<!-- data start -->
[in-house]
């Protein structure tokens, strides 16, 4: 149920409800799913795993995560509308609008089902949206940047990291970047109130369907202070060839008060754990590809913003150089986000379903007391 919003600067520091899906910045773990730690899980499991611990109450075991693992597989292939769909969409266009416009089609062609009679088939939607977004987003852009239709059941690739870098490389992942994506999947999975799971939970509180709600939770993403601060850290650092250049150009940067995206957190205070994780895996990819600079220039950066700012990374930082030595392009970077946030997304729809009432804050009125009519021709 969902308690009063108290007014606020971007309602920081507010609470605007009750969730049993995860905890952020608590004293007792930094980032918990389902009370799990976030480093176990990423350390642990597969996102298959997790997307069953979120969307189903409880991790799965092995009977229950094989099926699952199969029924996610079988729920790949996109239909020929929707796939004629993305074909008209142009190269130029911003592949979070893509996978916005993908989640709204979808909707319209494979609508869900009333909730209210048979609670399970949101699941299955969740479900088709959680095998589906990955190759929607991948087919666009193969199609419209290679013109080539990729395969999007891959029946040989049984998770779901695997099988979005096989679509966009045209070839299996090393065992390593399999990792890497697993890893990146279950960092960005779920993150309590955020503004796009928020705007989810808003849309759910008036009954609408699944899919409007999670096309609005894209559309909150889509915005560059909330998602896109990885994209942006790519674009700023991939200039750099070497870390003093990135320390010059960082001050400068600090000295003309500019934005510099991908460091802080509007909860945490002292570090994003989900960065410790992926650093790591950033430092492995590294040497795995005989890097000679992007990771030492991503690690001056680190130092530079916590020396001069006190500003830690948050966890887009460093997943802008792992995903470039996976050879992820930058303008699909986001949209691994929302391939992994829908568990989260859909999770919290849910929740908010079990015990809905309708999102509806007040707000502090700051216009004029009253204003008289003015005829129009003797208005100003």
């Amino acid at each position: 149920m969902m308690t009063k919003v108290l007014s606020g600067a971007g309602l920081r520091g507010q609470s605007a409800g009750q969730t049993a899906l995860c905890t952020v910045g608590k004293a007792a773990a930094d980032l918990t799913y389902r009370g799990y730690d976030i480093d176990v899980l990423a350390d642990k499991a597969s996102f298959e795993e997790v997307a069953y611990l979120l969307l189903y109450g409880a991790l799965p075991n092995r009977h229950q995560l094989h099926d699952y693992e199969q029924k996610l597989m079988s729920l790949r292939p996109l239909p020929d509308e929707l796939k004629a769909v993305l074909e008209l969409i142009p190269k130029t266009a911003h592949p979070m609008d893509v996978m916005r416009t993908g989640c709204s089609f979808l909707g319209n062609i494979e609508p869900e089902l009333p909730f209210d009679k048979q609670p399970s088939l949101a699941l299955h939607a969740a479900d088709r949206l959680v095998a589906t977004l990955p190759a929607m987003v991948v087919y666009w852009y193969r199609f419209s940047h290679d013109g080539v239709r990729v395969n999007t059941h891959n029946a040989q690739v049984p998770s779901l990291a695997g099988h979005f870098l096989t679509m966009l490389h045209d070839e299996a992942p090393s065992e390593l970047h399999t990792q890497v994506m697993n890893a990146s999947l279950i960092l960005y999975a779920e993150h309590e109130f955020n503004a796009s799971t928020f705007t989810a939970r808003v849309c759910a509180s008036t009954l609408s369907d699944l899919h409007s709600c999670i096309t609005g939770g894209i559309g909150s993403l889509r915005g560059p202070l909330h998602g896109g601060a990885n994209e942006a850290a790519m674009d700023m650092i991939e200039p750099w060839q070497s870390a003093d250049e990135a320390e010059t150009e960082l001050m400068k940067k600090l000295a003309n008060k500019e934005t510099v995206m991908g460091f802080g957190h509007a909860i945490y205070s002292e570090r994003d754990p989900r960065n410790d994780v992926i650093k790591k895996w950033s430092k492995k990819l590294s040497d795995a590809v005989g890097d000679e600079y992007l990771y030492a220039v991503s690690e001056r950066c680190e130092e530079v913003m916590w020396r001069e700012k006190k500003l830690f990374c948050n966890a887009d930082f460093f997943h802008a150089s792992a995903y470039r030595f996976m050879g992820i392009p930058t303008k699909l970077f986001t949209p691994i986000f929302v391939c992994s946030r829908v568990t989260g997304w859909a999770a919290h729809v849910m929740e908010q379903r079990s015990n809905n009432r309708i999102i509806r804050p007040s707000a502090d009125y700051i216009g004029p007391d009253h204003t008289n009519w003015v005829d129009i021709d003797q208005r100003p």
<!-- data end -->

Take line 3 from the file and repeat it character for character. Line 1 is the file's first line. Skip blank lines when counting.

């Amino acid at each position: 149920m969902m308690t009063k919003v108290l007014s606020g600067a971007g309602l920081r520091g507010q609470s605007a409800g009750q969730t049993a899906l995860c905890t952020v910045g608590k004293a007792a773990a930094d980032l918990t799913y389902r009370g799990y730690d976030i480093d176990v899980l990423a350390d642990k499991a597969s996102f298959e795993e997790v997307a069953y611990l979120l969307l189903y109450g409880a991790l799965p075991n092995r009977h229950q995560l094989h099926d699952y693992e199969q029924k996610l597989m079988s729920l790949r292939p996109l239909p020929d509308e929707l796939k004629a769909v993305l074909e008209l969409i142009p190269k130029t266009a911003h592949p979070m609008d893509v996978m916005r416009t993908g989640c709204s089609f979808l909707g319209n062609i494979e609508p869900e089902l009333p909730f209210d009679k048979q609670p399970s088939l949101a699941l299955h939607a969740a479900d088709r949206l959680v095998a589906t977004l990955p190759a929607m987003v991948v087919y666009w852009y193969r199609f419209s940047h290679d013109g080539v239709r990729v395969n999007t059941h891959n029946a040989q690739v049984p998770s779901l990291a695997g099988h979005f870098l096989t679509m966009l490389h045209d070839e299996a992942p090393s065992e390593l970047h399999t990792q890497v994506m697993n890893a990146s999947l279950i960092l960005y999975a779920e993150h309590e109130f955020n503004a796009s799971t928020f705007t989810a939970r808003v849309c759910a509180s008036t009954l609408s369907d699944l899919h409007s709600c999670i096309t609005g939770g894209i559309g909150s993403l889509r915005g560059p202070l909330h998602g896109g601060a990885n994209e942006a850290a790519m674009d700023m650092i991939e200039p750099w060839q070497s870390a003093d250049e990135a320390e010059t150009e960082l001050m400068k940067k600090l000295a003309n008060k500019e934005t510099v995206m991908g460091f802080g957190h509007a909860i945490y205070s002292e570090r994003d754990p989900r960065n410790d994780v992926i650093k790591k895996w950033s430092k492995k990819l590294s040497d795995a590809v005989g890097d000679e600079y992007l990771y030492a220039v991503s690690e001056r950066c680190e130092e530079v913003m916590w020396r001069e700012k006190k500003l830690f990374c948050n966890a887009d930082f460093f997943h802008a150089s792992a995903y470039r030595f996976m050879g992820i392009p930058t303008k699909l970077f986001t949209p691994i986000f929302v391939c992994s946030r829908v568990t989260g997304w859909a999770a919290h729809v849910m929740e908010q379903r079990s015990n809905n009432r309708i999102i509806r804050p007040s707000a502090d009125y700051i216009g004029p007391d009253h204003t008289n009519w003015v005829d129009i021709d003797q208005r100003p």